02.11.20

Trump faces backlash for indigenous burial sites allegedly being demolished for border wall

by Chantal Da Silva

D emocratic lawmakers have accused the Trump administration of blowing up indigenous burial sites at Arizona's Organ Pipe Cactus National Monument for the sake of President Donald Trump's border wall. Last week, the Customs and Border Protection (CBP) agency confirmed to Newsweek that a construction contractor had begun "controlled blasting" in preparation for a new border wall system construction within the Roosevelt Reservation at Monument Mountain in the U.S. Border Patrol's Tucson Sector. … Continue Reading


02.11.20

Native American burial grounds threatened by blasts for border wall construction, Arizona congressman says

by Catherine E. Shoichet and Gregory Lemos

Construction crews blowing up parts of a national monument to make way for the border wall could be on the verge of destroying sacred burial sites, an Arizona congressman who represents the area told CNN. But Rep. Raúl Grijalva, an Arizona Democrat, said he's still hoping the crews will change course before it's too late. "You can't replace these things. You can't fix them once they're gone," Grijalva said. "And as someone that grew up in the borderlands, it's painful to know that thi… Continue Reading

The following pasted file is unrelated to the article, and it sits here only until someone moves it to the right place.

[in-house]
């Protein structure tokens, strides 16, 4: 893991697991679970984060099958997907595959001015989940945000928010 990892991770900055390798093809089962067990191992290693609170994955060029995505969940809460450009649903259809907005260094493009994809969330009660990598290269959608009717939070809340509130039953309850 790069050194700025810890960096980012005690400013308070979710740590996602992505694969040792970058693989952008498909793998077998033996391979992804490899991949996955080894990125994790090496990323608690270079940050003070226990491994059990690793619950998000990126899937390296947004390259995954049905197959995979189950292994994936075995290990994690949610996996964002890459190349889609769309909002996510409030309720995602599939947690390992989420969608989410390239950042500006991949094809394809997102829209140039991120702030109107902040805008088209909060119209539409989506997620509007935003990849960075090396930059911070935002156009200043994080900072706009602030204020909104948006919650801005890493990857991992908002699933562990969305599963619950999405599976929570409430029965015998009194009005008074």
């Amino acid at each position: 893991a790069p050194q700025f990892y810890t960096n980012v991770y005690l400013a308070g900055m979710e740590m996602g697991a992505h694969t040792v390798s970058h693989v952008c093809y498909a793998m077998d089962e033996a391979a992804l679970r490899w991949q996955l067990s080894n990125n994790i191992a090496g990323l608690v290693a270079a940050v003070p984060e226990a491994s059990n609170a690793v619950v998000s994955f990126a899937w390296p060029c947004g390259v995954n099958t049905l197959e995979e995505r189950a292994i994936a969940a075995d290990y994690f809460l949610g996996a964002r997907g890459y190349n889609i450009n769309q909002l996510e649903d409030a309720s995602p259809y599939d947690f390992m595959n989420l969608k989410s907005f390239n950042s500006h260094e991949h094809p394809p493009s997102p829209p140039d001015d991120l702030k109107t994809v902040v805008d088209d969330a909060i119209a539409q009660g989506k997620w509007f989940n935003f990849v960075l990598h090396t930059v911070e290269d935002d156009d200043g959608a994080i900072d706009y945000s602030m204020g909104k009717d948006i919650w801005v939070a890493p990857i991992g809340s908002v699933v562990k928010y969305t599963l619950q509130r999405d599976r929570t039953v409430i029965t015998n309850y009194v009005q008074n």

02.11.20

Blasting in Construction of Border Wall Is Affecting Tribal Areas

by Christine Hauser

One site disturbed by the construction, which is taking place in a UNESCO ecological preserve, is a resting place for Apache warriors. Blasting operations for construction of President Trump's border wall in Arizona have begun to disrupt a UNESCO ecological preserve that encompasses Native American ancestral lands and burial grounds. Construction crews have been blasting at Monument Hill, a resting place for primarily Apache warriors, and bulldozing at Quitobaquito Springs, a pilgrimage site, … Continue Reading


02.10.20

Native burial sites blown up for US border wall

Native American burial sites have been blown up by construction crews building the US-Mexico border wall, says a lawmaker and tribal leaders. Authorities confirmed that "controlled blasting" has begun at Arizona's Organ Pipe Cactus National Monument, a Unesco recognised natural reserve. Raul Grijalva, a Democratic congressman, called the destruction "sacrilegious". The government failed to consult the Tohono O'odham Nation, he said. Environmental groups also warn of the damage being done to … Continue Reading